I recommend the rear paddler climb back into their cockpit first. The other paddler needs to counter balance the double while the rear paddler re-enters. The advantage to having the rear paddle re-enter first is they will be able to watch the second paddler re-enter without having to turn around.
Keep in mind the kayak can move in either direction so be ready to counteract as needed. Another advantage to this process is the greater stability of most doubles compared to singles. There are some doubles so stable many can climb back in without anyone stabilizing. However, some doubles have decks higher off the water which makes it more difficult for climbing back on. This is a good time to use the stirrup around the cockpit coaming (see stirrup recoveries).
As with all recoveries the paddler who is re-entering should keep their bodies low to the deck to make it easier for the stabilizer.
Once the rear paddler is comfortably back in their seat and ready to use their paddle for a brace, the bow paddler can do their re-entry. The stern paddler should use a sculling brace for support. They should be sculling on the same side as the bow paddler.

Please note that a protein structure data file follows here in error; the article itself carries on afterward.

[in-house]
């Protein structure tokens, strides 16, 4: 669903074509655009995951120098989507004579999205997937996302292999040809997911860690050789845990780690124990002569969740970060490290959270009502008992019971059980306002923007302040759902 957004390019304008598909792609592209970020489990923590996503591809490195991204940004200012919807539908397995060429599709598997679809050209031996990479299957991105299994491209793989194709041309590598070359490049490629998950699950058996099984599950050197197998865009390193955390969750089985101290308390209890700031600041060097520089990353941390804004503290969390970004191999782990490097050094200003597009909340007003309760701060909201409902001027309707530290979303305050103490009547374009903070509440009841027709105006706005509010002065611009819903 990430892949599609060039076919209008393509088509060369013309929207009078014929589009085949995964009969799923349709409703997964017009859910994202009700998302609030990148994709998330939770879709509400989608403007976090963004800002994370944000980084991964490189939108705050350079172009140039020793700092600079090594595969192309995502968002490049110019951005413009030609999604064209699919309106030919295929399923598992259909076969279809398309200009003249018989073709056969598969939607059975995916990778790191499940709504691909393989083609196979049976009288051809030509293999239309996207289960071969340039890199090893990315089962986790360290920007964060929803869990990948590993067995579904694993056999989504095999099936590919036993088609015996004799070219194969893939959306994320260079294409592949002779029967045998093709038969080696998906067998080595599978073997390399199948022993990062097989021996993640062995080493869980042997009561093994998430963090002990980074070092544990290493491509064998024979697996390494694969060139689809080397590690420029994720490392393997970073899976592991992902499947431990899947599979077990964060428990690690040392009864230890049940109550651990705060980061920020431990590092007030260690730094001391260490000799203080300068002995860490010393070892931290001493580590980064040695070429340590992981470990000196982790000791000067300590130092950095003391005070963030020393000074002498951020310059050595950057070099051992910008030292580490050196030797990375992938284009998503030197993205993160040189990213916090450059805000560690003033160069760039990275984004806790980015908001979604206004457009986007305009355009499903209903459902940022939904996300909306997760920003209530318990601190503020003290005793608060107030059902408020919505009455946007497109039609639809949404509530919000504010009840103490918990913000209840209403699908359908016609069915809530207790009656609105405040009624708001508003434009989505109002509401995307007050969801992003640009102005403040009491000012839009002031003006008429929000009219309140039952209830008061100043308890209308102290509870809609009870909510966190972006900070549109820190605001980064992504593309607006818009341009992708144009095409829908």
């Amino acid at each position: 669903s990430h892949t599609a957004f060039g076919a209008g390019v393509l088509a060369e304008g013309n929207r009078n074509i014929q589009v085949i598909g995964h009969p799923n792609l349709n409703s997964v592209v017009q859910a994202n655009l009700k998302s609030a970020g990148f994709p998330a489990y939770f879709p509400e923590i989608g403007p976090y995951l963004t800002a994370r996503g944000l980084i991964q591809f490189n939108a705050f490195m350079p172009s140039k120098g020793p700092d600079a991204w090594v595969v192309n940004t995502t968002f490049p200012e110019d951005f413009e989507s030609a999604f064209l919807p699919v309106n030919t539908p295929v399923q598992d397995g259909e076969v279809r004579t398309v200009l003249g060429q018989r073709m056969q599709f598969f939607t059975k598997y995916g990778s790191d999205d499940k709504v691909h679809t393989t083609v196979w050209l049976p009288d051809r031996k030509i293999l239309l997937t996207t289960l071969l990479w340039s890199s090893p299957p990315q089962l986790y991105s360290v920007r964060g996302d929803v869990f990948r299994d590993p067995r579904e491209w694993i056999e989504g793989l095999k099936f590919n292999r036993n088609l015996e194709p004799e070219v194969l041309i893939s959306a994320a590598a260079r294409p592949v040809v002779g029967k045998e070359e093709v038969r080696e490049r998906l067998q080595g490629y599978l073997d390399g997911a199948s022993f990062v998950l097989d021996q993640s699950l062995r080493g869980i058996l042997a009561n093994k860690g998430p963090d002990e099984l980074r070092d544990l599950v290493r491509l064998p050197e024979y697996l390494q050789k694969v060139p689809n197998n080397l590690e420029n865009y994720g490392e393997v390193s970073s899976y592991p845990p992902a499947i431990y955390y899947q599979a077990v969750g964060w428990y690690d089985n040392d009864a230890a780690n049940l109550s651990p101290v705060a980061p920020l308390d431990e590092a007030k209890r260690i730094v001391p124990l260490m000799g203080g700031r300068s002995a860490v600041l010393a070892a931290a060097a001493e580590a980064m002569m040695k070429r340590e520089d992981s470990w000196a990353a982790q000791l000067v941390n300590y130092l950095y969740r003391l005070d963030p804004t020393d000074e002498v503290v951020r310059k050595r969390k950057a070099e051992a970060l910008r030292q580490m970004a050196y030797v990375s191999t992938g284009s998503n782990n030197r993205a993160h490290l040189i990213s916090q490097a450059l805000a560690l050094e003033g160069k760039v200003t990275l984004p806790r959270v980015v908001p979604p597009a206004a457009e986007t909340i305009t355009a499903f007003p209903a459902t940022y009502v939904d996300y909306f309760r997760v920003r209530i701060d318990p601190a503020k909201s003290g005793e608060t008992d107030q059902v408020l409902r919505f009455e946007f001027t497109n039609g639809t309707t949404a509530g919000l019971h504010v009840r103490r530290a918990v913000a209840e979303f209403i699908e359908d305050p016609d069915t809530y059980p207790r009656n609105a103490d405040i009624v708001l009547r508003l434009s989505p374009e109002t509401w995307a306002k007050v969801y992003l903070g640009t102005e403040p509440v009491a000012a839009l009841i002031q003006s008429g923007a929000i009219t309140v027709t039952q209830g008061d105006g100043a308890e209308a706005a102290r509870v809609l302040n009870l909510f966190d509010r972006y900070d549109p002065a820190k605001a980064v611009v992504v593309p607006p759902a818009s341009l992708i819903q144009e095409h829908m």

I recommend using an extended paddle sculling brace because of the added leverage. I also recommend you lean toward your brace so the kayak is tilted for easier access for your partner. Leaning also keeps the kayak from flipping to the opposite side when your partner is rocking the kayak as they climb back on.
If you do use an extended paddle brace you need to be ready to quickly mover your hands so you can brace on the opposite side should the need arise. This is a good time to use a paddle float if you do not have a reliable sculling brace. The paddle float is used for support and stability for the person who should be doing the sculling brace.
When the second paddler is in their cockpit and stable you can decide if the both of you should pump or have one pump and the other person paddle. The advantage for one paddling is the stability you get when paddling. If stability is not an issue then two pumps do the job a lot faster. Whether you pump with your skirts over the cockpit or not is dependent on the conditions.